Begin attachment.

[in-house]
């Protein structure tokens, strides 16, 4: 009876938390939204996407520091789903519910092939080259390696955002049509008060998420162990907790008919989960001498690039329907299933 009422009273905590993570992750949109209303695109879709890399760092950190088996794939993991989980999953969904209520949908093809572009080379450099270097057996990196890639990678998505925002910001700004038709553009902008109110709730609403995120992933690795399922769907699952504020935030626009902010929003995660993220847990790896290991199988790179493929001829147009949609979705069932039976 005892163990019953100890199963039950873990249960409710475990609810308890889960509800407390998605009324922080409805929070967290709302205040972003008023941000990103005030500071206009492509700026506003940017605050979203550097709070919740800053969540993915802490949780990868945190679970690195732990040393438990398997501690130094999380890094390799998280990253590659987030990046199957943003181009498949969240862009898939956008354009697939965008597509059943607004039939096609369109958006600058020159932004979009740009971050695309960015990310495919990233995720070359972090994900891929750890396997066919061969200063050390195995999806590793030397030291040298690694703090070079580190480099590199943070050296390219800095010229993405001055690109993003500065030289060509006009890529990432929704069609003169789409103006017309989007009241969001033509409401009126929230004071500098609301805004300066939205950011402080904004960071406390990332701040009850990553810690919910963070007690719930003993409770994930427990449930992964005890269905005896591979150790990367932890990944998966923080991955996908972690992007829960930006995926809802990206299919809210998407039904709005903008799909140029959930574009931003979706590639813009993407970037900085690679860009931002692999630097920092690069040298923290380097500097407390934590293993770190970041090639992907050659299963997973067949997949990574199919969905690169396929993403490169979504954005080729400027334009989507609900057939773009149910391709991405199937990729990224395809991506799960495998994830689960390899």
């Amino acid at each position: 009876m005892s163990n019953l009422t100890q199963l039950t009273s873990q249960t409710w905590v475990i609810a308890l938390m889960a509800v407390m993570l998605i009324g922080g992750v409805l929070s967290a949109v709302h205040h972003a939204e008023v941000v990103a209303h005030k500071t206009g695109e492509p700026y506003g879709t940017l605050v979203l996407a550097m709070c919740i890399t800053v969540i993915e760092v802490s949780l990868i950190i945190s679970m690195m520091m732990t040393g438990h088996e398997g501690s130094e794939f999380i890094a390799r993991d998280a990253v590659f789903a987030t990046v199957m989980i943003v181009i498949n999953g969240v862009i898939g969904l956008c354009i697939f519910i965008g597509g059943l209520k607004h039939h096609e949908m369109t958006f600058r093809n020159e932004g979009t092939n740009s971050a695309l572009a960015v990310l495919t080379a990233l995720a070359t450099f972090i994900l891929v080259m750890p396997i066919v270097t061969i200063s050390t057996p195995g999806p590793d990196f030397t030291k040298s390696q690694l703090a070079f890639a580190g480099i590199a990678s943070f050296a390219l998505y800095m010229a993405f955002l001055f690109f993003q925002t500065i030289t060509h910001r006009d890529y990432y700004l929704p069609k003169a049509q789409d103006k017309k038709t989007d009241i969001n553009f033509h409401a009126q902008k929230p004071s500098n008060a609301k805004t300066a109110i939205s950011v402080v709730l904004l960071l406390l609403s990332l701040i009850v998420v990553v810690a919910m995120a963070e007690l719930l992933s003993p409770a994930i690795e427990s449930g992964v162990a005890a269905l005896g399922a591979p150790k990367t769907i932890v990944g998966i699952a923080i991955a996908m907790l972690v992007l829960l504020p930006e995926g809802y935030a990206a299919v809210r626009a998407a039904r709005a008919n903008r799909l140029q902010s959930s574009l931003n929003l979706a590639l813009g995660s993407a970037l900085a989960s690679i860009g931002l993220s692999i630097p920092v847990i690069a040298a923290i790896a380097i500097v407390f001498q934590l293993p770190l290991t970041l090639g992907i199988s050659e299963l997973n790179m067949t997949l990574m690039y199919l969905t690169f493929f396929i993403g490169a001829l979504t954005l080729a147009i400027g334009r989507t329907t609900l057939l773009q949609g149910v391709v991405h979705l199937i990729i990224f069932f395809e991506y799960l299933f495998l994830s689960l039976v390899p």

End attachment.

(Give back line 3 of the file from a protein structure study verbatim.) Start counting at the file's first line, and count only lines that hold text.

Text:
């Amino acid at each position: 009876m005892s163990n019953l009422t100890q199963l039950t009273s873990q249960t409710w905590v475990i609810a308890l938390m889960a509800v407390m993570l998605i009324g922080g992750v409805l929070s967290a949109v709302h205040h972003a939204e008023v941000v990103a209303h005030k500071t206009g695109e492509p700026y506003g879709t940017l605050v979203l996407a550097m709070c919740i890399t800053v969540i993915e760092v802490s949780l990868i950190i945190s679970m690195m520091m732990t040393g438990h088996e398997g501690s130094e794939f999380i890094a390799r993991d998280a990253v590659f789903a987030t990046v199957m989980i943003v181009i498949n999953g969240v862009i898939g969904l956008c354009i697939f519910i965008g597509g059943l209520k607004h039939h096609e949908m369109t958006f600058r093809n020159e932004g979009t092939n740009s971050a695309l572009a960015v990310l495919t080379a990233l995720a070359t450099f972090i994900l891929v080259m750890p396997i066919v270097t061969i200063s050390t057996p195995g999806p590793d990196f030397t030291k040298s390696q690694l703090a070079f890639a580190g480099i590199a990678s943070f050296a390219l998505y800095m010229a993405f955002l001055f690109f993003q925002t500065i030289t060509h910001r006009d890529y990432y700004l929704p069609k003169a049509q789409d103006k017309k038709t989007d009241i969001n553009f033509h409401a009126q902008k929230p004071s500098n008060a609301k805004t300066a109110i939205s950011v402080v709730l904004l960071l406390l609403s990332l701040i009850v998420v990553v810690a919910m995120a963070e007690l719930l992933s003993p409770a994930i690795e427990s449930g992964v162990a005890a269905l005896g399922a591979p150790k990367t769907i932890v990944g998966i699952a923080i991955a996908m907790l972690v992007l829960l504020p930006e995926g809802y935030a990206a299919v809210r626009a998407a039904r709005a008919n903008r799909l140029q902010s959930s574009l931003n929003l979706a590639l813009g995660s993407a970037l900085a989960s690679i860009g931002l993220s692999i630097p920092v847990i690069a040298a923290i790896a380097i500097v407390f001498q934590l293993p770190l290991t970041l090639g992907i199988s050659e299963l997973n790179m067949t997949l990574m690039y199919l969905t690169f493929f396929i993403g490169a001829l979504t954005l080729a147009i400027g334009r989507t329907t609900l057939l773009q949609g149910v391709v991405h979705l199937i990729i990224f069932f395809e991506y799960l299933f495998l994830s689960l039976v390899p």